ENGINES OF CHANGE: A HISTORY OF THE AMERICAN DREAM IN FIFTEEN CARS
By Paul Ingrassia
Simon & Schuster, $30 395 pages
''A handful of cars in American history ... defined large swaths of American culture," writesPaul Ingrassia, Pulitzer Prize-winning reporter and former Detroit bureau chief for the Wall Street Journal, and "helped to shape their era, and uniquely reflected the spirit of their age. These cars, and the cultural trends that they helped define, are the subject of this book."
His underlying premise, he tells us, is that "modern American culture is basically a big tug-of-war ... a yin-versus-yang contest between the practical and the pretentious, the frugal versus the flamboyant, haute cuisine versus hot wings, uptown versus downtown, big-is-better versus small-is-beautiful, and Saturday night versus Sunday morning."
The first two cars he examines - the Ford Model T and the General Motors LaSalle - illustrate what he sees as "the elemental conflict between these two sets of values." The Model T "was the pinnacle of practicality, the first people's car." In contrast, the LaSalle "was the first mass-market designer car, an early yuppie-mobile that was intended for getting attention as well as for getting around. The LaSalle debuted in 1927, the very year the Model T died."
These are the only two pre-World War II cars that Mr. Ingrassia treats, "because American cultural evolution hit a roadblock in the 1930s and 1940s," decades "dominated by Depression and war." But with the advent of the 1950s, Americans were ready to cut loose, "which made the timing perfect for the Chevrolet Corvette, the first modern American sports car."
In addition to the sports car, post-war America's "sky's-the-limit-ethos," writes Mr. Ingrassia, was defined by a design statement - tail fins. Inspired by the twin-tailed Lockheed P-38 fighter plane, they were first sold by Chrysler as safety devices. (The Chrysler designer was honored by the Harvard Business School.) "Chrysler almost won Detroit's great tail fin war, but General Motors struck back in 1959 with Cadillacs that had the biggest tail fins ever."
"Corvettes and tail fins were all about pretension," writes Mr. Ingrassia. But a little import from Germany, our erstwhile enemy, "pulled the pendulum back toward practicality." That import, the "ultimate anti-Cadillac," was the Volkswagen Beetle, which had "debuted in the 1930s as Adolf Hitler's 'people's car.' Decades later it became the unofficial car of American hippies, completing an automotive and cultural journey of epic sweep."
Mr. Ingrassia traces another epic sweep, originating with GM's response to the Beetle. To counter its appeal, in 1959 GM brought out "the practical but problematic Chevrolet Corvair," which in turn gave us an ascetic young lawyer named Ralph Nader, a book titled "Unsafe at Any Speed," and a "lasting legacy" of what has become "America's greatest growth industry: lawsuits."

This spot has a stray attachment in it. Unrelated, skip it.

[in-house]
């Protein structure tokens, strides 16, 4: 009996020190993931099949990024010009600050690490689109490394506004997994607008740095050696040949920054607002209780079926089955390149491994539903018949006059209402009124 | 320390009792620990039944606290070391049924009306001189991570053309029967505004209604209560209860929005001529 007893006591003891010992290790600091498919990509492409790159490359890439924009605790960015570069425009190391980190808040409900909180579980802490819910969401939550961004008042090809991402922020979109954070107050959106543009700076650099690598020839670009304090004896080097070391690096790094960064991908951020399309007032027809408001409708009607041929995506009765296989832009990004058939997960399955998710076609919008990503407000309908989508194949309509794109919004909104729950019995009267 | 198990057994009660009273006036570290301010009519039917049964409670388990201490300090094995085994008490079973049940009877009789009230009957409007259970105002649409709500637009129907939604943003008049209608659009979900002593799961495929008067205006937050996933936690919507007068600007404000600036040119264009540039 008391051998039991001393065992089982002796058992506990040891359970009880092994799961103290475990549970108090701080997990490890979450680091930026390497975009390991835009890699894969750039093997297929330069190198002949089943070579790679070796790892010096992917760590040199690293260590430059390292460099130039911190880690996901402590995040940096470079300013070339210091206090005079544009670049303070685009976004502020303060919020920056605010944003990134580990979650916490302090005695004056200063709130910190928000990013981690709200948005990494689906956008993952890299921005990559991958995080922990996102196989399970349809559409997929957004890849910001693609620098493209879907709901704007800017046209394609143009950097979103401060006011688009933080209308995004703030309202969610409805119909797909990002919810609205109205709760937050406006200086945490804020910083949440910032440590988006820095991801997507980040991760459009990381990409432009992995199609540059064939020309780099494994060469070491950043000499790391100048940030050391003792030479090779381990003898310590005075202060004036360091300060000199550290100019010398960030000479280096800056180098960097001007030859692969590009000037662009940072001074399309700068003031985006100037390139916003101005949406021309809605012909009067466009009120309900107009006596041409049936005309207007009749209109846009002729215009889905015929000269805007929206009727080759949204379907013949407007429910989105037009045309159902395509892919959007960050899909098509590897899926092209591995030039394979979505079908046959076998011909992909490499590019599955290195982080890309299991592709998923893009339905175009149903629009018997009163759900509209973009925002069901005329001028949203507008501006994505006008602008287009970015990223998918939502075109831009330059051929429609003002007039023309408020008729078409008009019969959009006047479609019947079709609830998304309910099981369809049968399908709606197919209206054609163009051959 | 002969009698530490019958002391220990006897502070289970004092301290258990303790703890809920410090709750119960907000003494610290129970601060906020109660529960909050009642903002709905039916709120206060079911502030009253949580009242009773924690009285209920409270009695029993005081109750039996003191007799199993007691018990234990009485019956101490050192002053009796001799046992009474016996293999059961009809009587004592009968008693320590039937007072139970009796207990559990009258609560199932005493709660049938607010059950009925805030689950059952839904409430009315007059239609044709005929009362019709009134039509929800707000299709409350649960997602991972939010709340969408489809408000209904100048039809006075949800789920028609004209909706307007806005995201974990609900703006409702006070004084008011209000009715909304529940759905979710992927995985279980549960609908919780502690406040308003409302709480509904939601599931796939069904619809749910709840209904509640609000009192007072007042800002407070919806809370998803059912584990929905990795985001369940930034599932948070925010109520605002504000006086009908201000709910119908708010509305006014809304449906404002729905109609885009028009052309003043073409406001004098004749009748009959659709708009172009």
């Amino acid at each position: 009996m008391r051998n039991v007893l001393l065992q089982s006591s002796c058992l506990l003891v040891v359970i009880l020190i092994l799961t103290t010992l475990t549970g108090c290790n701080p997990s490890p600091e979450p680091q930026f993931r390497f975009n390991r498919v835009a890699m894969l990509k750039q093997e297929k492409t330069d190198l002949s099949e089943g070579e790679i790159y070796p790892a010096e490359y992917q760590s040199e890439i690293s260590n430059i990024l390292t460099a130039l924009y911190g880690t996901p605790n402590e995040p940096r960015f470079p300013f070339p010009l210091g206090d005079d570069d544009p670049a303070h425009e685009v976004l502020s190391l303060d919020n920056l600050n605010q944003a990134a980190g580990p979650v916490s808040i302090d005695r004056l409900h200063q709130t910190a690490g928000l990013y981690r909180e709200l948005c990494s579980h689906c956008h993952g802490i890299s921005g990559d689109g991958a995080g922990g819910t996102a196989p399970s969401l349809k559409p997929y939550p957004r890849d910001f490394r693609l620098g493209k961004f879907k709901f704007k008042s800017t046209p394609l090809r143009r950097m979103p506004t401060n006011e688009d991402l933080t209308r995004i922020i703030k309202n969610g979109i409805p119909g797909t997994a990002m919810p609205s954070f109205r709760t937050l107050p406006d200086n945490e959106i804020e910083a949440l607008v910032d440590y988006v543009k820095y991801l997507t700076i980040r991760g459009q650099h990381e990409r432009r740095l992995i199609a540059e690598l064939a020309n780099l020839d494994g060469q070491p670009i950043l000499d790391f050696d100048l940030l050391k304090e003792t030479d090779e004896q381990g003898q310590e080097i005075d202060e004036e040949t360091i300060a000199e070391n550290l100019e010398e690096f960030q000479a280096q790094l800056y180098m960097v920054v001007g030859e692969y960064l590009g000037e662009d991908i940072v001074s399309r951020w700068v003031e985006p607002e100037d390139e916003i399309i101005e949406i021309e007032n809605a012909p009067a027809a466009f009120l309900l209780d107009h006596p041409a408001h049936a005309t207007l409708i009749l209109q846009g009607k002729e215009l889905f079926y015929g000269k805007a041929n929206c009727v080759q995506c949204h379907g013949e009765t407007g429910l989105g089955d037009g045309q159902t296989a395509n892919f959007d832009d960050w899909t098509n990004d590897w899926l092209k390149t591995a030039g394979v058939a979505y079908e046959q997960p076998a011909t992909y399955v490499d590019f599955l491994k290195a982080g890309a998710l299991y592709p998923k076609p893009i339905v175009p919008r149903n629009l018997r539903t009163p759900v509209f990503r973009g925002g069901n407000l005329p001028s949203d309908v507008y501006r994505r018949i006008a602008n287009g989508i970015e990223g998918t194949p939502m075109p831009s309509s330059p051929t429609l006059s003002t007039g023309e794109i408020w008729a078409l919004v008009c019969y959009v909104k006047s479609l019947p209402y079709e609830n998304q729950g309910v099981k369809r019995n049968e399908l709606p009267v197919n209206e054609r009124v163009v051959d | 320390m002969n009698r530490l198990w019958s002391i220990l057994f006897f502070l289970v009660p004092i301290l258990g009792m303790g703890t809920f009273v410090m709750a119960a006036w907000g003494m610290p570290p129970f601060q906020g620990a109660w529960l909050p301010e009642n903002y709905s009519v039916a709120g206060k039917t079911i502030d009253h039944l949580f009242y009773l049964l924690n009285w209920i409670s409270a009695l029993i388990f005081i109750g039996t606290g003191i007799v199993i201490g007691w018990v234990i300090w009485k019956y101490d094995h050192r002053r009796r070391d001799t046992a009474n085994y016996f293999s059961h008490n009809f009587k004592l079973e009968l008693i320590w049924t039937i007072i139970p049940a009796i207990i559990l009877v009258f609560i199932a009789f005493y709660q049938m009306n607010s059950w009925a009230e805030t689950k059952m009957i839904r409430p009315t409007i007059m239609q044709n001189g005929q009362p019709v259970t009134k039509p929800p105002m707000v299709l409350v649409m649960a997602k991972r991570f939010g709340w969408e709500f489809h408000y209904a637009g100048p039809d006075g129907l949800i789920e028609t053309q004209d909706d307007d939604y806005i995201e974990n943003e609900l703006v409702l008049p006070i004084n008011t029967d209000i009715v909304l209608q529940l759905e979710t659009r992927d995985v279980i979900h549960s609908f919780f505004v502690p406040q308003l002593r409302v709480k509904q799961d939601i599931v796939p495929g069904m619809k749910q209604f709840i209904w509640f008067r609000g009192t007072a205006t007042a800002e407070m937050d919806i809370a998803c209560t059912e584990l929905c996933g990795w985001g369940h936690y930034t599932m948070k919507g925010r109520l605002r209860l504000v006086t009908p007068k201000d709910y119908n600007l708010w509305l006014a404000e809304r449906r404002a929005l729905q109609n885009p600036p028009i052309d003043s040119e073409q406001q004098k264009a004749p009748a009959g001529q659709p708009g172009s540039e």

He sums up what he sees as Mr. Nader's contributions in one of his splendid all-caps chapter headings: "THE CHEVY CORVAIR MAKES RALPH NADER FAMOUS, LAWYERS UBIQUITOUS, AND (EVENTUALLY) GEORGE W. BUSH PRESIDENT OF THE UNITED STATES."
Had the Corvairnot made Mr. Nader a national icon, the reasoning goes, he would never have run for president. Had he not been on the ballot in 2000, George Bush might have lost Florida. "And had it not been for the Corvair, Nader wouldn't have been on the ballot." Historically dubious, no doubt. But it moves the narrative.
Mr. Ingrassia frequently links presidencies with automobiles. Mr. Bush was proud of owning a white Ford F-250 Quad Cab pickup, in which he drove visitors such as Vladimir Putin around his ranch. During the Carter administration, American Motors introduced the Gremlin, a car with "a pug-ugly, chopped-off shape first sketched out on the back of [an] ... airsickness bag" that symbolized the decade of "national 'malaise,' as President Jimmy Carter memorably put it."
And Barack Obama? Mr. Ingrassia quotes from a piece in the Portland (Oregon) Mercury: "'You have a Prius. You probably compost, sort all your recycling, and have a reusable shopping bag for your short drive to Whole Foods. You are the best! So, do we really need the Obama sticker?' "
Mr. Ingrassia sums it up in his final chapter heading: "AN INNOVATIVE CAR (THE PRIUS), ITS INSUFFERABLE DRIVERS (THE PIOUS), AND THE ADVENT OF A NEW ERA."
True, no doubt. But to his great credit, in this new era, he tells us one of his two personal favorites is the Ford Mustang (the other, largely for historic reasons, is the Corvair); and he spares us the pieties.
• John R. Coyne Jr., a former White House speechwriter, is co-author of "Strictly Right: William F. Buckley Jr. and the American Conservative Movement" (Wiley).